This question already has an answer here:
Einstein famously made a thought experiment: what would he see if he sat on a beam of light? His answer was -- it's impossible. Owing to him being a body with mass, he can never ever reach light speed unless fueled by an infinite amount of energy.
My question is a little different but sort of the same. At the instance of the photon's creation, it experiences no distance and no time. Then it hits something, is absorbed, and that's it. The photon "stopped."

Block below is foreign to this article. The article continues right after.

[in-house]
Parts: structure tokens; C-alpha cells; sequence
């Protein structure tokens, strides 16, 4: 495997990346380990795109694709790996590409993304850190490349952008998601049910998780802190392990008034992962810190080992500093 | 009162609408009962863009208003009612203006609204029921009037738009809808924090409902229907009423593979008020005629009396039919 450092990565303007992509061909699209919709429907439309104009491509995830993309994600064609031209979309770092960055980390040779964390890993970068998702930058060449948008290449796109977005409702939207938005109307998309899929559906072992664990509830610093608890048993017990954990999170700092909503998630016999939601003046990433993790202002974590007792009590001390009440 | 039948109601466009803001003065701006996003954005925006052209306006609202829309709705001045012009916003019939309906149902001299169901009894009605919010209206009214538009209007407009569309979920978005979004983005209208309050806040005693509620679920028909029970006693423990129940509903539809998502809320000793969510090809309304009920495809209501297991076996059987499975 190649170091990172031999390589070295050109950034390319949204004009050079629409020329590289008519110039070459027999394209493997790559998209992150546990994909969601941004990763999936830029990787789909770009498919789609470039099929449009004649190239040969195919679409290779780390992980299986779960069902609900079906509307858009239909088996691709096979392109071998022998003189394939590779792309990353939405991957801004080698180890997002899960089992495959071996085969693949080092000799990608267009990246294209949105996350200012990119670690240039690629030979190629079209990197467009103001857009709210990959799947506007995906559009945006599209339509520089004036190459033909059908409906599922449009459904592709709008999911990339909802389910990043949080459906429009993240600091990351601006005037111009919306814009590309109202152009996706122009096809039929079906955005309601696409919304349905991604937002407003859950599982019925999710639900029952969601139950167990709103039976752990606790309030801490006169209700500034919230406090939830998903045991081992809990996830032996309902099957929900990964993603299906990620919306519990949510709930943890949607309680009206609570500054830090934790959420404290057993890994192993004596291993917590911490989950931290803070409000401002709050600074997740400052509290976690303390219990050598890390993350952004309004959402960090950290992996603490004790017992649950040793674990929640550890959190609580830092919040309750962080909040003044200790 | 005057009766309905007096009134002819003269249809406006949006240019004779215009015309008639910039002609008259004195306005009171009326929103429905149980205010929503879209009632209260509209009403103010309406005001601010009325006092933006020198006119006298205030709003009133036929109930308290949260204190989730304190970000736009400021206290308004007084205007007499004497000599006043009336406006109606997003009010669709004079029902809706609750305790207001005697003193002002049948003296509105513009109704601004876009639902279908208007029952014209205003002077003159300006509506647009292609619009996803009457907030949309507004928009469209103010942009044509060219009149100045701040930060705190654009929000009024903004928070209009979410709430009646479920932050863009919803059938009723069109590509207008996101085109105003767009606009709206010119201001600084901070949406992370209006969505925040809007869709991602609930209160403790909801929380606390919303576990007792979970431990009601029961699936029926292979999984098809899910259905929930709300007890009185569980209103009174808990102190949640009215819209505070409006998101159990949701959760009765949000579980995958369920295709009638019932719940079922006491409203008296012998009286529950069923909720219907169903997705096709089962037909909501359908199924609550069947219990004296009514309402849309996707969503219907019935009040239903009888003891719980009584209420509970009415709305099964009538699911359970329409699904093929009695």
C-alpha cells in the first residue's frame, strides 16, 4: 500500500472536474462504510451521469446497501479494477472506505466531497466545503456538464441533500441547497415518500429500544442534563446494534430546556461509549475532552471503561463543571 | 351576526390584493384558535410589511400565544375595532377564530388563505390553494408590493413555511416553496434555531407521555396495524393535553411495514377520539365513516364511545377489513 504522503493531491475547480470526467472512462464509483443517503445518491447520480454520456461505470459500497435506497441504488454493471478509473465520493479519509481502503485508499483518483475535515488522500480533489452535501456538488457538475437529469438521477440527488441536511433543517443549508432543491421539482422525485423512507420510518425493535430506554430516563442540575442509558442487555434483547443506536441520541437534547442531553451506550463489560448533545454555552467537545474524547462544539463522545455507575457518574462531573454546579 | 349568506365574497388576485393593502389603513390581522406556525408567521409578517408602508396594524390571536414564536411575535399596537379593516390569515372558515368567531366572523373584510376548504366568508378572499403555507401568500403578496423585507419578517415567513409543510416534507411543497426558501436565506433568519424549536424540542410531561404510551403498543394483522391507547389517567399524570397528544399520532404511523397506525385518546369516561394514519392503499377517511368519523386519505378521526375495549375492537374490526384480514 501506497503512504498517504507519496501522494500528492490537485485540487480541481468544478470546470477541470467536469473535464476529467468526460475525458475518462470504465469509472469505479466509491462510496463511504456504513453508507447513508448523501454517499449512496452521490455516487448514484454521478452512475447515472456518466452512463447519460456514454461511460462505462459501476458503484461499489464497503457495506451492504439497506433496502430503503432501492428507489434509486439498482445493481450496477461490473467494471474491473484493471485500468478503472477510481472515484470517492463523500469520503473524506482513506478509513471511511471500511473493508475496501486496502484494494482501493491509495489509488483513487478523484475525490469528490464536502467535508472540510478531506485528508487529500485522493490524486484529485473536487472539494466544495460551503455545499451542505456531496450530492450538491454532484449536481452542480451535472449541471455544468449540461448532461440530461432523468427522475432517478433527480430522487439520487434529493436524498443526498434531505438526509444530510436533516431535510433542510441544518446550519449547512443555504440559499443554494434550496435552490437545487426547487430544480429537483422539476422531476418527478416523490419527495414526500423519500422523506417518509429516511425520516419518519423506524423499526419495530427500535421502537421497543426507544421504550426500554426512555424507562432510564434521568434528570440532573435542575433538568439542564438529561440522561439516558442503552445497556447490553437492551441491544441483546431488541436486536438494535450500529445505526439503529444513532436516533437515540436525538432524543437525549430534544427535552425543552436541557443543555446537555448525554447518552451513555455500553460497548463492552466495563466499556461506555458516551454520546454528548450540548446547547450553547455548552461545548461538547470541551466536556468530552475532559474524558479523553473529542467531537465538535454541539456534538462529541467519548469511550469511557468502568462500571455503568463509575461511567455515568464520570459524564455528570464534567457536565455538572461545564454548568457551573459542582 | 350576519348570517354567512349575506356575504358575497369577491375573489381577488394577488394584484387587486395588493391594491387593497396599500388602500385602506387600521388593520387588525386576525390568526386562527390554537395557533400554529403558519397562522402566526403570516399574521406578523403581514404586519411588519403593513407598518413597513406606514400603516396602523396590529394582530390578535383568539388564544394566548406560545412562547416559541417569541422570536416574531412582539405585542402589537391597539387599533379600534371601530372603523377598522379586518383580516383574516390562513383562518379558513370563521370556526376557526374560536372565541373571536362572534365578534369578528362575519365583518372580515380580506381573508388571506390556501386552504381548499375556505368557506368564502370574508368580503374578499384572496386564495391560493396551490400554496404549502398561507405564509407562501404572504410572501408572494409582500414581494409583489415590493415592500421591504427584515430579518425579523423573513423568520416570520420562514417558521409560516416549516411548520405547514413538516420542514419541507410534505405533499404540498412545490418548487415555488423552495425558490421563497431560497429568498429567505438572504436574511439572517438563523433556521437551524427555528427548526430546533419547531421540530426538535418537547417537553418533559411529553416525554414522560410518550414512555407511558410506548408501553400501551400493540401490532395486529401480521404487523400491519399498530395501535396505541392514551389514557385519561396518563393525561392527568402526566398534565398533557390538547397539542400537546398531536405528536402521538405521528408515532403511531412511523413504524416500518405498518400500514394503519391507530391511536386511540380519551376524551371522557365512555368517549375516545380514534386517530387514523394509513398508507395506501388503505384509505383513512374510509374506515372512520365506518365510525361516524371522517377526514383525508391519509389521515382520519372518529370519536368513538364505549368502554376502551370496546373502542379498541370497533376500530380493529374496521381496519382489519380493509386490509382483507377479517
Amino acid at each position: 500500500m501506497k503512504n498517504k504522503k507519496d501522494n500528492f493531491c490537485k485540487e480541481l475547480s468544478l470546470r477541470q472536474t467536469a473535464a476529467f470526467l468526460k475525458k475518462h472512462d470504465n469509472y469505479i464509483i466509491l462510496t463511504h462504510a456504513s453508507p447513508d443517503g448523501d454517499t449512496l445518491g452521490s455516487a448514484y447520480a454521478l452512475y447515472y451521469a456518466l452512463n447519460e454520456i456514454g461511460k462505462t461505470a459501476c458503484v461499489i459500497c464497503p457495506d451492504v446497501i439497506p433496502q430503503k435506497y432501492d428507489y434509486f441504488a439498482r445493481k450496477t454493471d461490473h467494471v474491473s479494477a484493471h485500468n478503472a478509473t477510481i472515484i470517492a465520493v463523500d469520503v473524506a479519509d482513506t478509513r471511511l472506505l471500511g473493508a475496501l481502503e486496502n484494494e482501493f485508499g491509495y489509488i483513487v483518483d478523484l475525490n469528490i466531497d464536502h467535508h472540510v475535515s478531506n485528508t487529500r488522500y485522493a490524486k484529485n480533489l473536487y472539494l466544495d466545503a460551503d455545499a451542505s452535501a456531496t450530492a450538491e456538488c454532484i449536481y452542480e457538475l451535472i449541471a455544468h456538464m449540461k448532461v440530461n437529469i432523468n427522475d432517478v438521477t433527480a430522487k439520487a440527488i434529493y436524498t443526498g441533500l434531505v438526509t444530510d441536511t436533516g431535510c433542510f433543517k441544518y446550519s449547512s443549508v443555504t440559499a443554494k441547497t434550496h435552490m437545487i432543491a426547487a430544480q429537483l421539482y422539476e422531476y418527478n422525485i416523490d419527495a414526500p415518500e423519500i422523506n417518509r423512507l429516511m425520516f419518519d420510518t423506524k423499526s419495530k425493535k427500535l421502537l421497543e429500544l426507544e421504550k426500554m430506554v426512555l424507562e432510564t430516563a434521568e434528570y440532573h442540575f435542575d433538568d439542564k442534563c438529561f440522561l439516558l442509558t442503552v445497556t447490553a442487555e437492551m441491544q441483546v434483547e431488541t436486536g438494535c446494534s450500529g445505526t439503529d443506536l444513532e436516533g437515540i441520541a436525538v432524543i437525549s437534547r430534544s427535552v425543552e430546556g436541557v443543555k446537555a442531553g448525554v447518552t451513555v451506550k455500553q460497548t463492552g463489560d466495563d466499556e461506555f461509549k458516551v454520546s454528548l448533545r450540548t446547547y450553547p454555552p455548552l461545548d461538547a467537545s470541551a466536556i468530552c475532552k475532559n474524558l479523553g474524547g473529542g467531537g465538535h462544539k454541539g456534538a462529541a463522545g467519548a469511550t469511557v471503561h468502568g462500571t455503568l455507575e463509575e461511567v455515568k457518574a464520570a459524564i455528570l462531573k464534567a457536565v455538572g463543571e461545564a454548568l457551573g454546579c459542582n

To the photon, that took no time at all. How? From its perspective, did it simultaneously exist and not exist?
Also, I know the world line of a photon is 45 degrees on the spacetime diagram. But I only know this as a fan of science, not because I'm a physicist. So what does the complete world line of a single photon look like? Is it a line segment, with a well defined beginning and ending?